Post office supporters won’t back down

by Cierra Duncan

Third Ward residents continued to rally to save the Southmore Post Office on Almeda while commemorating the 54th Anniversary of Houston’s first sit-in.

In March, 1960, Texas Southern University students marched to what was then the Weingarten’s supermarket on Almeda. Their objective was to be served at the lunch counter like their white counterparts.

TSU students sitting at the lunch counter at Weingarten's supermarket on March 4, 1960.

TSU students sitting at the lunch counter at Weingarten’s supermarket on March 4, 1960.

Today the post office is one of six still being considered for closure or repurposing by the U.S. Postal Service. Supporters refuse to stop fighting to keep it open, and Congresswoman Sheila Jackson Lee is urging residents to write letters of support to a postal executive by March 26.

Jackson Lee also asked residents to inform others who may be unaware of what is going on.

“Everyday people are using the post office and they don’t even know [it could close],” she said. Jackson Lee added that the facility remains busy and is needed by the community.

“This post office may seem like a small issue,” said Assata Richards, a Project Row House board member. “But it is an opportunity to galvanize our community and say that our community is not for sale, that the history of our community is valuable and that we are valuable.”

Serbino Sandifer-Walker, a journalism professor at TSU, reflected on the facility’s history. She played an instrumental role in getting a historical marker commemorating the sit-in placed at 4110 Almeda.

Texas Southern University professor Serbino Sandifer-Walker talks about the Southmore Post Office's history.

Texas Southern University professor Serbino Sandifer-Walker talks about the Southmore Post Office’s history.

“The students did something in this city that had never happened before,” she said. “They stood up and they said change would have to happen… They wanted justice and equality for African-American people who had been treated like second-class citizens for years.”

Letters of support for the post office can be addressed to Vice President of Facilities, c/o Sandra Rybicki, Southern Facilities Service Office, P.O. Box 667180, Dallas, Texas, 75266-7180.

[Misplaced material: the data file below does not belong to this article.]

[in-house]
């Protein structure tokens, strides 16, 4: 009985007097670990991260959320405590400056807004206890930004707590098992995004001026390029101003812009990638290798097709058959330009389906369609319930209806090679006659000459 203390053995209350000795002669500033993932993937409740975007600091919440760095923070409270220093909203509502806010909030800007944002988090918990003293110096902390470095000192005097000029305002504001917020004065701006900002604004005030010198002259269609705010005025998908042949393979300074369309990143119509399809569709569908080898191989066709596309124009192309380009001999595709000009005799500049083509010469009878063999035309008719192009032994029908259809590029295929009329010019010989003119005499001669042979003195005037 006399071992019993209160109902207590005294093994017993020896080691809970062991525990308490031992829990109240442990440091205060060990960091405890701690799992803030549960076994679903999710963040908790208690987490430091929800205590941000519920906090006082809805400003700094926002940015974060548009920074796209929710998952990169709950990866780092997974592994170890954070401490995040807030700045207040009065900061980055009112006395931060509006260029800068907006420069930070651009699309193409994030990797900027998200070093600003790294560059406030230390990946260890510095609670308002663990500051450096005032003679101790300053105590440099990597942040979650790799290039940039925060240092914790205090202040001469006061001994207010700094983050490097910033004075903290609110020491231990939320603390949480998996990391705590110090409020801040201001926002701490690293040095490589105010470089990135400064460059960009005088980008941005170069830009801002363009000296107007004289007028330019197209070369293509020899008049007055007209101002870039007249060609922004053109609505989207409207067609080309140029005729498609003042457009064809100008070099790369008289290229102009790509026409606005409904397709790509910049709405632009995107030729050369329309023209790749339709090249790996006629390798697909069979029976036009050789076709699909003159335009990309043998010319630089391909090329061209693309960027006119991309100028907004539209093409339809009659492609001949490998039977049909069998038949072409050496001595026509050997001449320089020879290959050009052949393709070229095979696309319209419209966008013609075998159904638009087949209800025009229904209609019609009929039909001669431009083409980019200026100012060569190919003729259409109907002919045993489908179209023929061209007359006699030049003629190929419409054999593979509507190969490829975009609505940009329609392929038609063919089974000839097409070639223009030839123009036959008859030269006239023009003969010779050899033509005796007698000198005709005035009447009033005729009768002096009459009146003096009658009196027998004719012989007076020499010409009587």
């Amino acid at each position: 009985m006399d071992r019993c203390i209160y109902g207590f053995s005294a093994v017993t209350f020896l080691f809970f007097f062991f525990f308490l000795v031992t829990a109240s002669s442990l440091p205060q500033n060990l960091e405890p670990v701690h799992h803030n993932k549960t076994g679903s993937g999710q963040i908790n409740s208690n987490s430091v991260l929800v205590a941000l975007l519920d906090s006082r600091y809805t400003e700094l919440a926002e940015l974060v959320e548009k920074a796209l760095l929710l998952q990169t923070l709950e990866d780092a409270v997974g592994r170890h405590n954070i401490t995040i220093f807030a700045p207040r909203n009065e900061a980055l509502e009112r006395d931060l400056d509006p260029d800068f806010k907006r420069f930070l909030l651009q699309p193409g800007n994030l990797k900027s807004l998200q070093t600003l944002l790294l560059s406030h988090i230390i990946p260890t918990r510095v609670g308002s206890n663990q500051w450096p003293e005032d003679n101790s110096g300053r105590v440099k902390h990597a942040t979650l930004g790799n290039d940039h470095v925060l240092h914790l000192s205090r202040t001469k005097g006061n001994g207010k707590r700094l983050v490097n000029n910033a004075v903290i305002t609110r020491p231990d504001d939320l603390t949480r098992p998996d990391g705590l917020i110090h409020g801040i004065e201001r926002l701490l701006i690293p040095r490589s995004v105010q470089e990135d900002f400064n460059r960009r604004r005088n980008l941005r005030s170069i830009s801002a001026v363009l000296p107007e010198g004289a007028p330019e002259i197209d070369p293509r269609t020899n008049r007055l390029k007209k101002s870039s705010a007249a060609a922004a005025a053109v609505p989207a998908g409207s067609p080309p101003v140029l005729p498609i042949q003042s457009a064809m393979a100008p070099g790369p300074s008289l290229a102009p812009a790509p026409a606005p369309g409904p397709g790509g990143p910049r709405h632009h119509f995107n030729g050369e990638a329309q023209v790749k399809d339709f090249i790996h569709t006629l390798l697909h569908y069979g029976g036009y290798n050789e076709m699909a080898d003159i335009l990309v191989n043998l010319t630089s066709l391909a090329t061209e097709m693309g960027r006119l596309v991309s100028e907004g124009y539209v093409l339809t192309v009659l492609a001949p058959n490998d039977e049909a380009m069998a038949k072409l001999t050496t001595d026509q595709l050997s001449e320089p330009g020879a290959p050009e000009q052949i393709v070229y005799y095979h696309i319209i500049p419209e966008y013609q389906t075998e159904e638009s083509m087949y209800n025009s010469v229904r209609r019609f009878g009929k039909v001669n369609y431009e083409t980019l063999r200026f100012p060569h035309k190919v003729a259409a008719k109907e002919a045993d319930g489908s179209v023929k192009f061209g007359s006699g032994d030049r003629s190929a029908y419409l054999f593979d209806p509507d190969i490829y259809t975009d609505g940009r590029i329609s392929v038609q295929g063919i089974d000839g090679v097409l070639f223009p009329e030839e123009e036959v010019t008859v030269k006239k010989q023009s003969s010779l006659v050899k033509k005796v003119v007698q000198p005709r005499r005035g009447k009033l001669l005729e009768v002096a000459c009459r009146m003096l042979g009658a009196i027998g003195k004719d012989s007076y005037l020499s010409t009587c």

The above article was published in Volume 83, Number 19 (March 13, 2014) of the Defender newspaper in Houston, TX. (


Thomas reflects on music, growth of KTSU

For more than 60 years, George Thomas has played the trumpet and loved jazz music. He has played with highly acclaimed artists such as Kirk Whalum, Aretha Franklin, Gladys Knight and the Pips and Joe Sample.

In 1995, Thomas became general manager at KTSU radio station, which broadcasts from Texas Southern University. He helped influence Houston’s perspective on jazz and transformed the radio station into a nationally known and respected company.

In 2005, under Thomas’ leadership, KTSU opened an 18,000-square-foot state-of-the-art facility. It now houses multiple production rooms, an announcer’s room, newsroom, multi-purpose center, internet studio and administrative suite.

Thomas has retired from KTSU and was recently honored during a celebration at Good Hope Missionary Baptist Church. Here he reflects on music and radio.

George Thomas

George Thomas

Defender: How did your career in the radio industry begin?
Thomas: I started in radio as an account executive at KYOK. It was one of the first Black radio stations in Houston.

Defender: How has KTSU provided exposure for up and coming musical artists?
Thomas: KTSU did not have the same restrictions as commercial radio stations. Public radio stations have a freer range to play different music. In public radio we get to play the music people don’t hear all the time whereas in commercial radio you may hear the same music repeated. That’s the difference between public radio and commercial radio. One is driven by money and the other is driven by audience support.

Defender: What are your hopes for the future of KTSU and other Black-operated radio stations?